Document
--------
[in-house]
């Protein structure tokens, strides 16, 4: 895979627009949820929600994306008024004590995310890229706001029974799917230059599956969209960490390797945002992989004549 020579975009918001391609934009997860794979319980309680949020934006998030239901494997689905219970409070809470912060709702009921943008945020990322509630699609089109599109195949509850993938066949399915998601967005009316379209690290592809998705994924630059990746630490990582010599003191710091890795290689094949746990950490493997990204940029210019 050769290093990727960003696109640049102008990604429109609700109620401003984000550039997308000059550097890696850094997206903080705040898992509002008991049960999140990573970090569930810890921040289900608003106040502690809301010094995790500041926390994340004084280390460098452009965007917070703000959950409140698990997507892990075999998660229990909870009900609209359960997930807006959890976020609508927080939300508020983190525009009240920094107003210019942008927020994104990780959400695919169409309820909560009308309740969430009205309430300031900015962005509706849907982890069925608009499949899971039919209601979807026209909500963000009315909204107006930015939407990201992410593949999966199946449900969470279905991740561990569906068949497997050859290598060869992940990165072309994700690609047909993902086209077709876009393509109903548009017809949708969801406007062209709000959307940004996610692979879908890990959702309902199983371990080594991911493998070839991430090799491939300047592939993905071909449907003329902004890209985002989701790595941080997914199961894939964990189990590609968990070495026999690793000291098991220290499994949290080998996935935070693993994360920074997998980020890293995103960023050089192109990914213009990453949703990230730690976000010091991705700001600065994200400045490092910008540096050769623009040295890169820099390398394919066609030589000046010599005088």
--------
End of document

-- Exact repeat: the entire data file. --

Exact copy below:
[in-house]
């Protein structure tokens, strides 16, 4: 895979627009949820929600994306008024004590995310890229706001029974799917230059599956969209960490390797945002992989004549 020579975009918001391609934009997860794979319980309680949020934006998030239901494997689905219970409070809470912060709702009921943008945020990322509630699609089109599109195949509850993938066949399915998601967005009316379209690290592809998705994924630059990746630490990582010599003191710091890795290689094949746990950490493997990204940029210019 050769290093990727960003696109640049102008990604429109609700109620401003984000550039997308000059550097890696850094997206903080705040898992509002008991049960999140990573970090569930810890921040289900608003106040502690809301010094995790500041926390994340004084280390460098452009965007917070703000959950409140698990997507892990075999998660229990909870009900609209359960997930807006959890976020609508927080939300508020983190525009009240920094107003210019942008927020994104990780959400695919169409309820909560009308309740969430009205309430300031900015962005509706849907982890069925608009499949899971039919209601979807026209909500963000009315909204107006930015939407990201992410593949999966199946449900969470279905991740561990569906068949497997050859290598060869992940990165072309994700690609047909993902086209077709876009393509109903548009017809949708969801406007062209709000959307940004996610692979879908890990959702309902199983371990080594991911493998070839991430090799491939300047592939993905071909449907003329902004890209985002989701790595941080997914199961894939964990189990590609968990070495026999690793000291098991220290499994949290080998996935935070693993994360920074997998980020890293995103960023050089192109990914213009990453949703990230730690976000010091991705700001600065994200400045490092910008540096050769623009040295890169820099390398394919066609030589000046010599005088």